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A very refreshing point of view

Posted by Scruffy @ 8:47 on January 12, 2015  

There are three types of “crimes”, however two of those should not be considered as such. Let me explain.

1) Crimes against so called natural rights, conferred by natural law. Natural rights are universal ethical rules, developed over thousands of years and e. g. to be found in the commandments of all large religions. These natural rights link the Non Aggression Principle (NAP) to the respect for private property- you shall not kill, steal, covet your neighbor’s house, use violence or offer violence against any other person except in self-defense etc. Nobody should be coerced into a contract and thus all contracts should be based on voluntariness. The victims of crimes against these natural rights are always individuals.

2) Crimes directed at the state with the state as “victim”. Examples are inter alia tax evasion, tax fraud, objection to military service (i.e. slave labor) and damaging or stealing state property.

3) Victimless crimes against state statutes and rules.

Let’s now scrutinize these three kinds of “criminal acts” more closely.

A criminal act harming natural rights is always directed at a private person and/or private property. Natural rights are the basic conditions of peaceful coexistence between human beings and the prerequisite for a market economy with voluntary exchange of goods and services creating prosperity for everyone, a.k.a. capitalism. State-issued statutes, based on violence and force, and natural rights are incompatible. The state often masquerades statutes as entitlements and rights when in reality they are nothing but arbitrarily created and thinly veiled injustice, serving primarily the state’s and its cronies’ interests. Already the ancient Romans knew the difference between statute (lex) and law (ius). They considered law to be ethical rules guiding the coexistence and cooperation between human beings. Statutes on the other hand were issued by the state in order to implement rules and commands which had to be followed by the citizens. The state, based on its monopoly on the use of force usurped a monopoly on issuing statutes in order to exert power over the people, enforcing these rules by violence or threat of violence. Statutes are almost always in contradiction to the people’s sense about what is right and just. They are drafted in an incomprehensible language with the purpose of executing power. That’s why people have to hire attorneys to get help in lawsuits.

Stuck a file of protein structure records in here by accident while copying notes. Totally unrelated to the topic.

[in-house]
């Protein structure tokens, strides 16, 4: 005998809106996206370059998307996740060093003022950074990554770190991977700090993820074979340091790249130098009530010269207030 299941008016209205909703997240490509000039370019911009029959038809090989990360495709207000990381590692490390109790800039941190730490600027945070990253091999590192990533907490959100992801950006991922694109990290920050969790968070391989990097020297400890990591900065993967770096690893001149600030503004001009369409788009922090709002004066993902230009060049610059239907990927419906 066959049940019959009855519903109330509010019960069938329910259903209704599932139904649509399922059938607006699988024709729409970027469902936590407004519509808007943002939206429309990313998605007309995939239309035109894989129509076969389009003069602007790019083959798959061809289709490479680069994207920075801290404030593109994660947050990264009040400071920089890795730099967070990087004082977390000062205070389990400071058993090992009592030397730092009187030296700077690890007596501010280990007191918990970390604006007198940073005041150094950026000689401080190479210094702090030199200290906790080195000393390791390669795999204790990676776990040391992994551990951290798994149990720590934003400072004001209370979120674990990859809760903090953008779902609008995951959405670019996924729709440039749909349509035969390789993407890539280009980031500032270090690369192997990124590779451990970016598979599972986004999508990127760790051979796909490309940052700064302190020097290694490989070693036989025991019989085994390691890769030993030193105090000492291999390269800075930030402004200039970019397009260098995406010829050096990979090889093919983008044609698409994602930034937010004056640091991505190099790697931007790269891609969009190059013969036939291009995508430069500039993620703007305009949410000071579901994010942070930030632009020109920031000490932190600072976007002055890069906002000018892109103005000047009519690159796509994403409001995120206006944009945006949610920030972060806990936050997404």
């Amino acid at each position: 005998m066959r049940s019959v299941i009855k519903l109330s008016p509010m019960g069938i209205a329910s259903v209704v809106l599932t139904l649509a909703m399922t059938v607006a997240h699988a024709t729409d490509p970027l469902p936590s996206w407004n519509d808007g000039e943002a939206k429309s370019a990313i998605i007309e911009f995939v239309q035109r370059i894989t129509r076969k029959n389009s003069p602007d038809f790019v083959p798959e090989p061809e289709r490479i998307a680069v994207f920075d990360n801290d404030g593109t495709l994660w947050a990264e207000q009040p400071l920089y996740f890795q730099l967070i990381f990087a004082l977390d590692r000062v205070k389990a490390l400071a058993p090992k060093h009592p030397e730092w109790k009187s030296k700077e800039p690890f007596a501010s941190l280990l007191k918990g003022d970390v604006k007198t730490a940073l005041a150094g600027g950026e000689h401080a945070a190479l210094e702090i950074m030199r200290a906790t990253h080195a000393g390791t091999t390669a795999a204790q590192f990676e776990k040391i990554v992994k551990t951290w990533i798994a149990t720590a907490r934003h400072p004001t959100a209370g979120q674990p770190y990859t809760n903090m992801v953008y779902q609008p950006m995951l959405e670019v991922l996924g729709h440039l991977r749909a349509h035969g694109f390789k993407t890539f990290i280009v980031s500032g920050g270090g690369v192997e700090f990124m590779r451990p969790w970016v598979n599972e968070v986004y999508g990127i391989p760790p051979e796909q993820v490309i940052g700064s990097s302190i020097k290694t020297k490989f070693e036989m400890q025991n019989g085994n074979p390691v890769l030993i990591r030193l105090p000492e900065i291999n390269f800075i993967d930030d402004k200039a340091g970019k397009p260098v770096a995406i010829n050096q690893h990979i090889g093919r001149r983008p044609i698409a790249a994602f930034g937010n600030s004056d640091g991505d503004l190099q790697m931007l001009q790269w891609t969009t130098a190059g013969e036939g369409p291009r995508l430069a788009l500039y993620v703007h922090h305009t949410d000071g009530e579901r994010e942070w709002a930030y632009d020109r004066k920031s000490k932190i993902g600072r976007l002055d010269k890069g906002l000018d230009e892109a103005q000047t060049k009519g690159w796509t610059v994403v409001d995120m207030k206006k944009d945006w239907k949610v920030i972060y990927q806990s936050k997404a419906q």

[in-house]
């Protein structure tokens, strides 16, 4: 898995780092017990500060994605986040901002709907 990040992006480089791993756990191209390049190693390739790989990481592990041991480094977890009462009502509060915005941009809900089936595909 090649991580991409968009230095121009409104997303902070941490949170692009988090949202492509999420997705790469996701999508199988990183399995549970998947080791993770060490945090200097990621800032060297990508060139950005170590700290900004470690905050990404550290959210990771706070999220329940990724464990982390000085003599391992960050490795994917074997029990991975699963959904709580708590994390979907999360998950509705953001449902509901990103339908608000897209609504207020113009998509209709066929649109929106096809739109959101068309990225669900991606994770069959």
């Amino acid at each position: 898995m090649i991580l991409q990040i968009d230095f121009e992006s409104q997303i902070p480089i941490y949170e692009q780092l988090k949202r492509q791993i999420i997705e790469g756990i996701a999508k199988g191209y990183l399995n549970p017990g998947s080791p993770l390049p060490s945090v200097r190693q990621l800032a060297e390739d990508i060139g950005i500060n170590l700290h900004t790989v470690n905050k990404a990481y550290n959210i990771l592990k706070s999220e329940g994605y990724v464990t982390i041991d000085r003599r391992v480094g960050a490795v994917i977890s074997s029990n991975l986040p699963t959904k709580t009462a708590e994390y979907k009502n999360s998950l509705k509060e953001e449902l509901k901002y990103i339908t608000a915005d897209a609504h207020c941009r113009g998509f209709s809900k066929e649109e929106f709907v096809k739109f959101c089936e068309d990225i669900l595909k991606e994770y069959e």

What is a “criminal act” directed against the state? For instance tax evasion, refusal to pay taxes and rejection to be called up for military service are deemed “criminal acts”, harming the state. But the so called military duty must be considered as slave labor because it is compelled and always paid for far below any minimum wages. Another crime against the state allegedly is to steal or damage state property, a behavior which was very common in the communist Soviet Union. There was always a lack in toilet paper in Soviet hospitals, light bulbs disappeared as did all things easily removable.

But there is a moral dilemma, which is the crucial point and a priori puts the state in the wrong: actions deemed crimes with regards to individuals, for example to defraud, to blackmail or to resort to violence and kill, are thought to be absolutely legitimate for the state. From not only an ethical point of view but also in legal regards the state therefore should be considered a slave holder, a blackmailer and a murderer. The difference between the state and the Mafia is marginal – the state is bigger, more powerful, and less able to act and think economically. Both use extortion to finance themselves, the only difference being that the state extorts accompanied by deception. How so? Both promise “protection” but usually the Mafia keeps that promise while the state only pretends to and is neither really interested nor very efficient at giving cover. And the state forces every entrepreneur to obey vast amounts of hampering and annoying regulations, causing unnecessary expenses and losses. This suggests the assumption that rule by the Mafia would be economically more favorable for enterprises than state rule.

To prosecute and punish victimless crimes is completely preposterous. Hundreds of new regulations, all of them useless and issued only in the interest of the state and its cronies, are enacted every year, making normal and harmless behavior punishable offenses. But why at all should the state prosecute and punish people when they are not harming anyone? The fundamental question in this context is: who owns you and your body and who should control and decide what you do with or put into your body? It’s none of the state’s business what an individual is doing to his body. Every person is the exclusive proprietor of his own physical body.

Full article:  http://www.lewrockwell.com/2015/01/peter-bistoletti/the-state-is-a-crime/

 

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Post by the Golden Rule. Oasis not responsible for content/accuracy of posts. DYODD.